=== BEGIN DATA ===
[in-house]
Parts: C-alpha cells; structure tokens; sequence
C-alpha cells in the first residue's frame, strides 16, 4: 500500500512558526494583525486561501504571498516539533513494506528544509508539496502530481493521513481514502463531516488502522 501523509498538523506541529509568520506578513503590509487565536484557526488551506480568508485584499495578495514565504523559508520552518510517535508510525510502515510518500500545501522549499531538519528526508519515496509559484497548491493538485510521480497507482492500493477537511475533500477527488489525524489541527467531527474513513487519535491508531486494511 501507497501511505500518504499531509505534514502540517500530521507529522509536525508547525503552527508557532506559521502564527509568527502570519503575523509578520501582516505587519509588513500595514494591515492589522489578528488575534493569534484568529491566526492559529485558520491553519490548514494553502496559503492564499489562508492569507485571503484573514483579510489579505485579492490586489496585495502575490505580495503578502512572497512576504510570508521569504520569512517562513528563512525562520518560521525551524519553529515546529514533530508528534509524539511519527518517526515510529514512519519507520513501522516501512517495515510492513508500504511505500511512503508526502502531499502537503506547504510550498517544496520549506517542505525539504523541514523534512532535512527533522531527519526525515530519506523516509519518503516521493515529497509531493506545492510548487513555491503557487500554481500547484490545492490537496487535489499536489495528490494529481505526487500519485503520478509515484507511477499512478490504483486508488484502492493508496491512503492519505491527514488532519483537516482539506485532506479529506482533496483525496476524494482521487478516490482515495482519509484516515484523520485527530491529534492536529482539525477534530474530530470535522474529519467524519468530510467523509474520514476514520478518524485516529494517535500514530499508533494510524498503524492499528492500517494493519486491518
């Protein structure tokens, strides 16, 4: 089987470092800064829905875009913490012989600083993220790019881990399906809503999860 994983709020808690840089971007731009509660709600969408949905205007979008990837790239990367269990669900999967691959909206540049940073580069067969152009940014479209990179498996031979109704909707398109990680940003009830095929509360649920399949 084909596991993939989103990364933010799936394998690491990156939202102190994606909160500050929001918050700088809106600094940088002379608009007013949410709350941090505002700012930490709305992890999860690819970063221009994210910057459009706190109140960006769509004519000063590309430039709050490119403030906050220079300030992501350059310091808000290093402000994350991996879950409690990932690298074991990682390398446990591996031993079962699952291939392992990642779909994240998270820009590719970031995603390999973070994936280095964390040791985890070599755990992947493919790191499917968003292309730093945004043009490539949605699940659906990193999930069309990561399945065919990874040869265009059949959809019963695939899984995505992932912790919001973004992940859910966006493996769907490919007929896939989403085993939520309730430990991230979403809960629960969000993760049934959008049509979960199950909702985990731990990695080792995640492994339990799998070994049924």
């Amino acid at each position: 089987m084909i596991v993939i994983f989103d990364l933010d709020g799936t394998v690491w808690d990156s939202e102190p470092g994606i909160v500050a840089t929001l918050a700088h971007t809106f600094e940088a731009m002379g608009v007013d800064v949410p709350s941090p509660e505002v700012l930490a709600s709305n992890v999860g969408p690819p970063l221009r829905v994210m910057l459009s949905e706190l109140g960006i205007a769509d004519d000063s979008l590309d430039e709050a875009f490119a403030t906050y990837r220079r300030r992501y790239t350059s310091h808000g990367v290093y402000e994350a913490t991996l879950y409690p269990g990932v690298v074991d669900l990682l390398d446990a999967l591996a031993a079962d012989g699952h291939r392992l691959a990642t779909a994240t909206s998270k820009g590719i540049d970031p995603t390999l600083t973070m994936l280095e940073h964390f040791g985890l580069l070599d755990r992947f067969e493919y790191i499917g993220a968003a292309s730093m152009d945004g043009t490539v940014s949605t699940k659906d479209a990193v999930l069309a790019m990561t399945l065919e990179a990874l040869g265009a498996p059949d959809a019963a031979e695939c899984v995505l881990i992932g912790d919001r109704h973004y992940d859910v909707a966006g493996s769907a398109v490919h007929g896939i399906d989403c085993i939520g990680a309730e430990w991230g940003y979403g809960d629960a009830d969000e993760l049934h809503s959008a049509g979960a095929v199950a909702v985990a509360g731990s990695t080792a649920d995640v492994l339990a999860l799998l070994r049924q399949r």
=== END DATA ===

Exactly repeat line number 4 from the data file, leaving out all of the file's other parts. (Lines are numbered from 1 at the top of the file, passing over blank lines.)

């Protein structure tokens, strides 16, 4: 089987470092800064829905875009913490012989600083993220790019881990399906809503999860 994983709020808690840089971007731009509660709600969408949905205007979008990837790239990367269990669900999967691959909206540049940073580069067969152009940014479209990179498996031979109704909707398109990680940003009830095929509360649920399949 084909596991993939989103990364933010799936394998690491990156939202102190994606909160500050929001918050700088809106600094940088002379608009007013949410709350941090505002700012930490709305992890999860690819970063221009994210910057459009706190109140960006769509004519000063590309430039709050490119403030906050220079300030992501350059310091808000290093402000994350991996879950409690990932690298074991990682390398446990591996031993079962699952291939392992990642779909994240998270820009590719970031995603390999973070994936280095964390040791985890070599755990992947493919790191499917968003292309730093945004043009490539949605699940659906990193999930069309990561399945065919990874040869265009059949959809019963695939899984995505992932912790919001973004992940859910966006493996769907490919007929896939989403085993939520309730430990991230979403809960629960969000993760049934959008049509979960199950909702985990731990990695080792995640492994339990799998070994049924």